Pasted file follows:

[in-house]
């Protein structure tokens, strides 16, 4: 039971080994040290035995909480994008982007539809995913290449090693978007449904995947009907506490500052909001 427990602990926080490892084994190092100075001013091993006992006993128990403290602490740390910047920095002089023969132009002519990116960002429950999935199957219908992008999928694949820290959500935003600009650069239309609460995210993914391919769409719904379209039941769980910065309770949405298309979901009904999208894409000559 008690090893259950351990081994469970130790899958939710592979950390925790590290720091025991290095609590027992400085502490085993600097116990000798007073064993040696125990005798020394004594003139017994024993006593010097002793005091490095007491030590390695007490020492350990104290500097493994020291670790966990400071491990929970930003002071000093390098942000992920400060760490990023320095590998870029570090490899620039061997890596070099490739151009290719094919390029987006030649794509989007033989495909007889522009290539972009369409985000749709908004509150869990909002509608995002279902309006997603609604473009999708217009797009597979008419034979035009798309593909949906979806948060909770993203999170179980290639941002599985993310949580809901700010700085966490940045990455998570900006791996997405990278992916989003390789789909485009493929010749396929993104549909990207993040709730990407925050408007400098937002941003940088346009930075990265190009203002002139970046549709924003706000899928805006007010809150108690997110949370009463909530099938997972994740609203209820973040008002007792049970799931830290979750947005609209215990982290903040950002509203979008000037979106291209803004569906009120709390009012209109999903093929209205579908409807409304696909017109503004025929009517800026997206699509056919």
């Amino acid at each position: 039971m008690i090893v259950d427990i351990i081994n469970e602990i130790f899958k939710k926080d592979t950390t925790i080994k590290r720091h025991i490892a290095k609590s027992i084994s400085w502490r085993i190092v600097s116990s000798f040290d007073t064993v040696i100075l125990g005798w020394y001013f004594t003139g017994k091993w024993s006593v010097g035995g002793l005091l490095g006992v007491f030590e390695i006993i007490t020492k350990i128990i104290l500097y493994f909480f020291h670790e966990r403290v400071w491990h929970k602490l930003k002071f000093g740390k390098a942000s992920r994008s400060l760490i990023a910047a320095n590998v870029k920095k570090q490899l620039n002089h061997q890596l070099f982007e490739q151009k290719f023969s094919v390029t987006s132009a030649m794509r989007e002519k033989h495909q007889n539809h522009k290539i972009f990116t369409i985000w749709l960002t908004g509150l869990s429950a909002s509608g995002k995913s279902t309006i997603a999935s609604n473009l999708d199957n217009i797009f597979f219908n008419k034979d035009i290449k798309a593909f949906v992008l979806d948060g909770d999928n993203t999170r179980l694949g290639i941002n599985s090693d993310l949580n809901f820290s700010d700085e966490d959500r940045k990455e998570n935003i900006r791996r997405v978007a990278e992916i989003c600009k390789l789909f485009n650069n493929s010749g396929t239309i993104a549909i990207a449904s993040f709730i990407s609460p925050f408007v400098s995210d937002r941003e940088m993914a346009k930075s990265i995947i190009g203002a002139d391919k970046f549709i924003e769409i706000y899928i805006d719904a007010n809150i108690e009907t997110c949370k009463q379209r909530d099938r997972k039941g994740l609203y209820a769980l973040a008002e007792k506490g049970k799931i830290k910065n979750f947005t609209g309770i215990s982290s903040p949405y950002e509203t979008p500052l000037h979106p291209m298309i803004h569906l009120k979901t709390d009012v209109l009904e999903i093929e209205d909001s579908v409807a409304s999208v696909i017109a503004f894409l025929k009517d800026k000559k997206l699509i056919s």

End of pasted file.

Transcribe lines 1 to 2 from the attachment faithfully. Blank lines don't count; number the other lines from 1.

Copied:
[in-house]
């Protein structure tokens, strides 16, 4: 039971080994040290035995909480994008982007539809995913290449090693978007449904995947009907506490500052909001 427990602990926080490892084994190092100075001013091993006992006993128990403290602490740390910047920095002089023969132009002519990116960002429950999935199957219908992008999928694949820290959500935003600009650069239309609460995210993914391919769409719904379209039941769980910065309770949405298309979901009904999208894409000559 008690090893259950351990081994469970130790899958939710592979950390925790590290720091025991290095609590027992400085502490085993600097116990000798007073064993040696125990005798020394004594003139017994024993006593010097002793005091490095007491030590390695007490020492350990104290500097493994020291670790966990400071491990929970930003002071000093390098942000992920400060760490990023320095590998870029570090490899620039061997890596070099490739151009290719094919390029987006030649794509989007033989495909007889522009290539972009369409985000749709908004509150869990909002509608995002279902309006997603609604473009999708217009797009597979008419034979035009798309593909949906979806948060909770993203999170179980290639941002599985993310949580809901700010700085966490940045990455998570900006791996997405990278992916989003390789789909485009493929010749396929993104549909990207993040709730990407925050408007400098937002941003940088346009930075990265190009203002002139970046549709924003706000899928805006007010809150108690997110949370009463909530099938997972994740609203209820973040008002007792049970799931830290979750947005609209215990982290903040950002509203979008000037979106291209803004569906009120709390009012209109999903093929209205579908409807409304696909017109503004025929009517800026997206699509056919």